Best Food at Shau Kei Wan Main Street East

Best Food at Shau Kei Wan Main Street East

Shau Kei Wan was inhabited by fishermen as early as Ming dynasty. Though historically a fishing village and a harbour of refuge, the area gradually transformed into an industrial district in the 1920s as its population continued to grow. In the 1960s, large-scale housing projects and reclamation took place in Shau Kei Wan, creating and giving shape to its current landscape.

In recent years, this aging district is being given a face lift as old properties are acquired by developers for redevelopment. Let’s take a stroll together and see what makes this neighborhood so unique and attractive.

Shau Kei Wan is the kind of special ‘secret’ place that you can’t believe still exists in Hong Kong. Here you’ll find a half dozen old Chinese temples, banners fluttering in the breeze–along with a main street chockablock with great Hong Kong street food restaurants and stalls.

Tucked away at the far eastern end of Hong Kong island, Shau Kei Wan existed as a fishing village long before there was a Hong Kong. Due to its distance from the center of the city, Shau Kei Wan remained a working class area with lower rents than other areas of Hong Kong. It’s remained a thriving center for street food and great old-fashioned Hong Kong snack and coffee shop culture. Thankfully, it has not made the tourist map yet, and this is where Hong Kong people flock on the weekends to enjoy the comfort foods they remember from 20 and 30 years ago.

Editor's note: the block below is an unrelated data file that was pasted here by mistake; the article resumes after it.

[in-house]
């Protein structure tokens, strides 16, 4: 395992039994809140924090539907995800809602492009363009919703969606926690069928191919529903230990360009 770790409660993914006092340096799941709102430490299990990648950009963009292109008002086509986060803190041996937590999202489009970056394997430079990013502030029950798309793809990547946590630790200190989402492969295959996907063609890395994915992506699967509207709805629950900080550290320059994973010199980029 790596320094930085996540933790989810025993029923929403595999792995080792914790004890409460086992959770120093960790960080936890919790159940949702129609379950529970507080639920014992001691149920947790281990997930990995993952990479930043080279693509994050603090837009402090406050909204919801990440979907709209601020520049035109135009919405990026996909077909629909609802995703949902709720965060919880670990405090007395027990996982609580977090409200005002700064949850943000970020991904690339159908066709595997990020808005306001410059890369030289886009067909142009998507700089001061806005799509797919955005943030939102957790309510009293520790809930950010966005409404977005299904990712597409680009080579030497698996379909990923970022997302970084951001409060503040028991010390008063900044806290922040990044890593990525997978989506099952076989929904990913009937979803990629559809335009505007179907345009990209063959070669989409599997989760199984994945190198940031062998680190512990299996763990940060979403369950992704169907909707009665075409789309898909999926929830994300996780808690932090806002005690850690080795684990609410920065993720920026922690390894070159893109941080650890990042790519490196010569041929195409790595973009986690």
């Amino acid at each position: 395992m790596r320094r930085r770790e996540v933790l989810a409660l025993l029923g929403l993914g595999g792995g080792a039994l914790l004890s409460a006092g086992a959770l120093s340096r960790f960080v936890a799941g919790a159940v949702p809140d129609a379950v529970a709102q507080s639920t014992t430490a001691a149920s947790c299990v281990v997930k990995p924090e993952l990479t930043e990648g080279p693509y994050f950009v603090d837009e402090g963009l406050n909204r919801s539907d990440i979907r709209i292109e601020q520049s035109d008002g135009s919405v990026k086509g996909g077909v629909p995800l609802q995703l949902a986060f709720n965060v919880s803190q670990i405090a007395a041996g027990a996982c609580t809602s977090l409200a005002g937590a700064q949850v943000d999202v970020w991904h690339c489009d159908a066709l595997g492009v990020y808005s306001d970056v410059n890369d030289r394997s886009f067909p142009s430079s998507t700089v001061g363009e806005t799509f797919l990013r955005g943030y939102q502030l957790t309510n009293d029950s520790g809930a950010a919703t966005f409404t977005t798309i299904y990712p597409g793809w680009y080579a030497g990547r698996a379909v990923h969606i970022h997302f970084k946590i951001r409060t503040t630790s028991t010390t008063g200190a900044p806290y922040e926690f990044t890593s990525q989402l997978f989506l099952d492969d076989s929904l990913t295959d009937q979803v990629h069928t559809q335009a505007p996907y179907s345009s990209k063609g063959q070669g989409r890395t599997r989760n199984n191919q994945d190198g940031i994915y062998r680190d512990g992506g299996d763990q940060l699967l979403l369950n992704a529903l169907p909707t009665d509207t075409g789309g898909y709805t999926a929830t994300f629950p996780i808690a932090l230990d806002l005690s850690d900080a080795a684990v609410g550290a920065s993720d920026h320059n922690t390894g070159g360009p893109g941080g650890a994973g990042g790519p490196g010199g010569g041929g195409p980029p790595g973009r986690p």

Shau Kei Wan’s amazing outdoor wet market takes up an entire outdoor city block, and is absolutely our favorite market in Hong Kong. In between eating stops, we will take advantage of the variety and spaciousness of this local treasure to introduce you to the key ingredients and guiding philosophy behind our Hong Kong Cantonese cuisine.

You’ll be making few stops for Hong Kong local foods and snacks typically eaten in the afternoon. The menu should not missed out some of the following: fish ball or beef brisket noodles, buns and egg tarts, iced or hot milk tea or “coffee-tea”, Hong Kong style “little chicken egg” waffles (gai daan jai), street-side old school dim sum and herbal medicinal tea.

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